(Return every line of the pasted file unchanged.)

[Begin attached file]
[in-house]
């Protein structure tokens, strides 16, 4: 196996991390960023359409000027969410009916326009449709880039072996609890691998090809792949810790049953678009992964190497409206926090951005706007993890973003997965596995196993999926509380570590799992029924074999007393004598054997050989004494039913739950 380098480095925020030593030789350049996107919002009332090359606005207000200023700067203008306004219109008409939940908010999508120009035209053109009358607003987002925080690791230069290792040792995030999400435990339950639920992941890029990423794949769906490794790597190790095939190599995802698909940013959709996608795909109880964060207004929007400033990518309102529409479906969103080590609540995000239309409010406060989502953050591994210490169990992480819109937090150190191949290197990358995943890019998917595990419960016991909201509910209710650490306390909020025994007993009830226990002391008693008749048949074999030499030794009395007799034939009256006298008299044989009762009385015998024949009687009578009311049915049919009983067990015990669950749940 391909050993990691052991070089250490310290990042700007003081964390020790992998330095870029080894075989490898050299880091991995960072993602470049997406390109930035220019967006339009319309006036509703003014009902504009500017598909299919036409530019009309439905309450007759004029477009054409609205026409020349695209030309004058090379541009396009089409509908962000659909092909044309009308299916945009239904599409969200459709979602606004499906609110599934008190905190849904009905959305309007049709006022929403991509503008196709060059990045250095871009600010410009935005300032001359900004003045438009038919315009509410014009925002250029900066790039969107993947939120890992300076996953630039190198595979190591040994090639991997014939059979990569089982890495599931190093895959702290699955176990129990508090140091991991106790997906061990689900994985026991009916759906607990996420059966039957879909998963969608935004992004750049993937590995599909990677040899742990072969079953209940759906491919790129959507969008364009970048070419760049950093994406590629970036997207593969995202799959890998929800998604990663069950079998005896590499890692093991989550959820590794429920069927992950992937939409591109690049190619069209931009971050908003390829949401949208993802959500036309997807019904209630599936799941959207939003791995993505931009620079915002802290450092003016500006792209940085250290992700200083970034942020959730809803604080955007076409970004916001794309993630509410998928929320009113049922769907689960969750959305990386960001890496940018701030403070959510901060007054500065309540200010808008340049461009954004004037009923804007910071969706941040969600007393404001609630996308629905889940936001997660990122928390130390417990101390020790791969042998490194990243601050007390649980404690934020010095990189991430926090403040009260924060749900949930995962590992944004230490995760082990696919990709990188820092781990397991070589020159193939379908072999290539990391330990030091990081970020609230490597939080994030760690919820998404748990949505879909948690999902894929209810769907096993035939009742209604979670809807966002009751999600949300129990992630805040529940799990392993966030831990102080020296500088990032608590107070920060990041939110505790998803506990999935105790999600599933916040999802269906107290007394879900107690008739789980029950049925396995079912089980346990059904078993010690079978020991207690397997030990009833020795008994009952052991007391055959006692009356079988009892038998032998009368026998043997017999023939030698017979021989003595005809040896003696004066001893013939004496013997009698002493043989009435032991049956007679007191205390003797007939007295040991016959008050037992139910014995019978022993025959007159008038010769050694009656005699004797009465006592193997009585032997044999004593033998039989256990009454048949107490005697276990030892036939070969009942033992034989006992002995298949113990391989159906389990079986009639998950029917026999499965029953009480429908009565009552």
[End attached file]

[in-house]
């Protein structure tokens, strides 16, 4: 196996991390960023359409000027969410009916326009449709880039072996609890691998090809792949810790049953678009992964190497409206926090951005706007993890973003997965596995196993999926509380570590799992029924074999007393004598054997050989004494039913739950 380098480095925020030593030789350049996107919002009332090359606005207000200023700067203008306004219109008409939940908010999508120009035209053109009358607003987002925080690791230069290792040792995030999400435990339950639920992941890029990423794949769906490794790597190790095939190599995802698909940013959709996608795909109880964060207004929007400033990518309102529409479906969103080590609540995000239309409010406060989502953050591994210490169990992480819109937090150190191949290197990358995943890019998917595990419960016991909201509910209710650490306390909020025994007993009830226990002391008693008749048949074999030499030794009395007799034939009256006298008299044989009762009385015998024949009687009578009311049915049919009983067990015990669950749940 391909050993990691052991070089250490310290990042700007003081964390020790992998330095870029080894075989490898050299880091991995960072993602470049997406390109930035220019967006339009319309006036509703003014009902504009500017598909299919036409530019009309439905309450007759004029477009054409609205026409020349695209030309004058090379541009396009089409509908962000659909092909044309009308299916945009239904599409969200459709979602606004499906609110599934008190905190849904009905959305309007049709006022929403991509503008196709060059990045250095871009600010410009935005300032001359900004003045438009038919315009509410014009925002250029900066790039969107993947939120890992300076996953630039190198595979190591040994090639991997014939059979990569089982890495599931190093895959702290699955176990129990508090140091991991106790997906061990689900994985026991009916759906607990996420059966039957879909998963969608935004992004750049993937590995599909990677040899742990072969079953209940759906491919790129959507969008364009970048070419760049950093994406590629970036997207593969995202799959890998929800998604990663069950079998005896590499890692093991989550959820590794429920069927992950992937939409591109690049190619069209931009971050908003390829949401949208993802959500036309997807019904209630599936799941959207939003791995993505931009620079915002802290450092003016500006792209940085250290992700200083970034942020959730809803604080955007076409970004916001794309993630509410998928929320009113049922769907689960969750959305990386960001890496940018701030403070959510901060007054500065309540200010808008340049461009954004004037009923804007910071969706941040969600007393404001609630996308629905889940936001997660990122928390130390417990101390020790791969042998490194990243601050007390649980404690934020010095990189991430926090403040009260924060749900949930995962590992944004230490995760082990696919990709990188820092781990397991070589020159193939379908072999290539990391330990030091990081970020609230490597939080994030760690919820998404748990949505879909948690999902894929209810769907096993035939009742209604979670809807966002009751999600949300129990992630805040529940799990392993966030831990102080020296500088990032608590107070920060990041939110505790998803506990999935105790999600599933916040999802269906107290007394879900107690008739789980029950049925396995079912089980346990059904078993010690079978020991207690397997030990009833020795008994009952052991007391055959006692009356079988009892038998032998009368026998043997017999023939030698017979021989003595005809040896003696004066001893013939004496013997009698002493043989009435032991049956007679007191205390003797007939007295040991016959008050037992139910014995019978022993025959007159008038010769050694009656005699004797009465006592193997009585032997044999004593033998039989256990009454048949107490005697276990030892036939070969009942033992034989006992002995298949113990391989159906389990079986009639998950029917026999499965029953009480429908009565009552």